I listened to the Swansea playlist this morning on my way up to my chiropractor appointment, which helped me feel calm despite waking up feeling a bit overwhelmed.  I adore my chiropractor and it’s not so much that I was feeling overwhelmed or anxious about my appointment specifically because I know what to expect, but I think I’ve just had a lot of input this weekend and I feel my energy levels are diminishing.  What didn’t help things on the drive there was that my Google navigation always seems to take me a different way to her new clinic, which means I have to keep using my navigation app because I’ve not yet learnt the way there so that I can drive without using it.  What especially didn’t help were the frickin’ cyclists on the twisty-turny country lanes I was driving to get there and back.  If I had £1 for every cyclist I encountered on the round trip, I’d have enough to have paid for my appointment.  The worst was a man who was running uphill towards oncoming traffic… like, a good three feet over from the edge of the road.  I was getting more and more cross as the journey went on and had to just come home.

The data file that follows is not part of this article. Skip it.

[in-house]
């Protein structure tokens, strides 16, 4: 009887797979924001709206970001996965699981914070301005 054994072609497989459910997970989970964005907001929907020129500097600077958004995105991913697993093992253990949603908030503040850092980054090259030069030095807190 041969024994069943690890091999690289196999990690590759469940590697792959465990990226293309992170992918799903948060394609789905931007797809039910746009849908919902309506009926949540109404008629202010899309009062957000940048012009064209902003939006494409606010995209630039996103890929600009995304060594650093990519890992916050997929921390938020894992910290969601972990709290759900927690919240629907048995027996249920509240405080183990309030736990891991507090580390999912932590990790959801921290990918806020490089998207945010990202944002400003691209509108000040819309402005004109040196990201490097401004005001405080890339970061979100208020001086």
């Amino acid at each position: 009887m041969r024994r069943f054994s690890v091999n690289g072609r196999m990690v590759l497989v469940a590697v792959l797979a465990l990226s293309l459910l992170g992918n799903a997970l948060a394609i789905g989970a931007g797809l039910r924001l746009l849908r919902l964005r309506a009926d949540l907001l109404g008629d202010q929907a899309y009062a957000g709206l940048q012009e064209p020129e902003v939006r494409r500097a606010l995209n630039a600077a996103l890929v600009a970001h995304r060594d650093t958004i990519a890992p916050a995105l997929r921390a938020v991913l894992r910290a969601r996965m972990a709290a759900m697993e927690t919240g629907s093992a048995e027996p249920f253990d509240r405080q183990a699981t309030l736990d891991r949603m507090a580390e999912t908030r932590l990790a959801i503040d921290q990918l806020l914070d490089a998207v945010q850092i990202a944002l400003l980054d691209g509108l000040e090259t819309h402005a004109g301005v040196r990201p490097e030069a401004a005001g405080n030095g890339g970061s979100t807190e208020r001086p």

I texted Paul to say that I wasn’t going to be going grocery shopping because I’m fed up with going on my own (which he’s tasked me with the last few weeks despite my protests) and am not leaving the house again (today, not “ever”).  I’ve come home and put a load of laundry in the machine and started writing this entry… it’s taken me a good nearly four hours to get it all done, with a few breaks to hang the laundry outside and have lunch.  I came across this article about Executive Dysfunction which beautifully explains what I feel when I become too overwhelmed with things and start “moving like molasses.”

And that leads up to this exact moment in time, wherein I will bid you adieu until after my second appointment.